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Friday, February 4, 2011

Preventing Bloat

Stefanie asked a good question...

What is the recommendation for feeding and exercising a dog - especially for deep-chested breeds that are prone to bloat? Is it better to walk a dog first thing in the morning and then wait and hour and feed him/her or feed first, wait an hour and then exercise? 

This is a condition that I have personal experience with.  When I was 16 we had a German shepherd that had to be euthanized because he developed bloat.  We had gotten him when I was three years old, so it was hard for me as that was my friend as I grew up.

For those who aren't aware, let me describe what is commonly called "bloat" in dogs.  The proper medical name is gastric dilatation and volvulus, or GDV. In this condition the stomach twists, either rotating along it's axis or flipping 180 degrees.  In either case, the inflow and outflow of the stomach are closed off resulting in gasses building up inside the stomach.  This can cause difficulty breathing as the stomach balloons against the diaphragm, but more importantly pressure against the wall of the stomach can cut off the blood supply and lead to a rupture.  As can be imagined, this is a critical condition and dogs can die quickly once it begins.

Dogs that bloat most commonly act and look like they swallowed a large beach ball.  Their abdomen becomes large and tense, their gums can become pale, they will become suddenly lethargic, and will usually act like they are gagging or retching.   If you see your dog act like this with a bloated belly, consider this a life-or-death emergency and see a vet immediately.

Though this can theoretically happen in any dog, there are definitely certain breeds that are more prone to GDV. These breeds include English bulldogs, Weimaraners, Rottweilers, German shepherds, Great Danes, and any other large, deep-chested breed.  Though it seems like it's a genetic breed tendency, it's really more a factor of the anatomy of these breeds based on their size and shape.  Studies have looked at how to prevent it, and there is really only one thing that has been shown to significantly increase the risk--exercise after filling the stomach with food or water.  So take a dog of the right size and breed, fill their stomach with food or water, then let them run around a lot.  That's a formula for bloat.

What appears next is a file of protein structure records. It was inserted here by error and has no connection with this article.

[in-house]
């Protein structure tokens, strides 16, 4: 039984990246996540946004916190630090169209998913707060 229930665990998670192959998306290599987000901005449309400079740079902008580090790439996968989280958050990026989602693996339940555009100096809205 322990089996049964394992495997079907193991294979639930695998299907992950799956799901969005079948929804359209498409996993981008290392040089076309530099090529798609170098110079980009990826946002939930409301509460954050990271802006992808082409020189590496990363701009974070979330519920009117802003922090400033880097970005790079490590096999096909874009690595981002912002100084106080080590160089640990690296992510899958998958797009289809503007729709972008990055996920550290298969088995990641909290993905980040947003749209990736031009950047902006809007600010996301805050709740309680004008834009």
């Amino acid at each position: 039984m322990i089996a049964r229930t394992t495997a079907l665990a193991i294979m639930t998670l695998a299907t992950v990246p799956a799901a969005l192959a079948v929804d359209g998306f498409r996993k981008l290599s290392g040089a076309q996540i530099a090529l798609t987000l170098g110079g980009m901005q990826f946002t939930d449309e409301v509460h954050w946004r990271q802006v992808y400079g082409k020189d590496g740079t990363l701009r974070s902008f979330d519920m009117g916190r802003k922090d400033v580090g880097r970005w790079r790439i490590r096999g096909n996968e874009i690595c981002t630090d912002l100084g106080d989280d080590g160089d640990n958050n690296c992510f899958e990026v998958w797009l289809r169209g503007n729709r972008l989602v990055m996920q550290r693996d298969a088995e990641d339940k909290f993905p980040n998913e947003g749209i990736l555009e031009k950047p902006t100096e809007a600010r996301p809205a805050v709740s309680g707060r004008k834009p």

Here are precautions to take to help prevent this deadly condition:
*  Wait at least one hour after eating or drinking before allowing exercise.  This is the main factor shown to prevent bloat.
*  Don't encourage your dog to roll over.  Though a low risk, the twisting action has been shown to lead to bloat.  In fact, some veterinarians do not rotate a dog over their back while anesthetized due to this risk.
*  Feed 2-3 meals during the day rather than one large meal.  However, be sure that you're taking the measured amount of daily food and dividing it into the meals rather than giving the once daily amount two or three times.
*  Don't allow excessive water drinking immediately before or after a meal.  Abnormal amounts of water have the potential to delay breakdown of food and lead to gas production.
*  DO NOT raise the food bowl.  While this was at one time thought to prevent bloat, a study in 2000 showed that this can actually increase the risk.
* Dogs who have had episodes of GDV are at risk for further occurrences.  A surgery can be performed to attach the outside lining of the stomach to the body wall (gastropexy).  While this doesn't completely prevent the stomach from rotating, it does lower the risk.  Some advocate having this surgery performed routinely on high-risk breeds, but personally I disagree.  Even in breeds that are prone to bloat most will never have this happen, and I don't think the benefits of the procedure (since it's not a guarantee that it will never happen) outweigh the risks.  Remember, this is only in cases of preventative surgery.  I certainly do think that it should be done in a dog who has bloated once since they show a personal tendency.

Stefanie, I hope this fully answers your question.  This is a horrible thing to happen, and I hope it never happens to one of your dogs.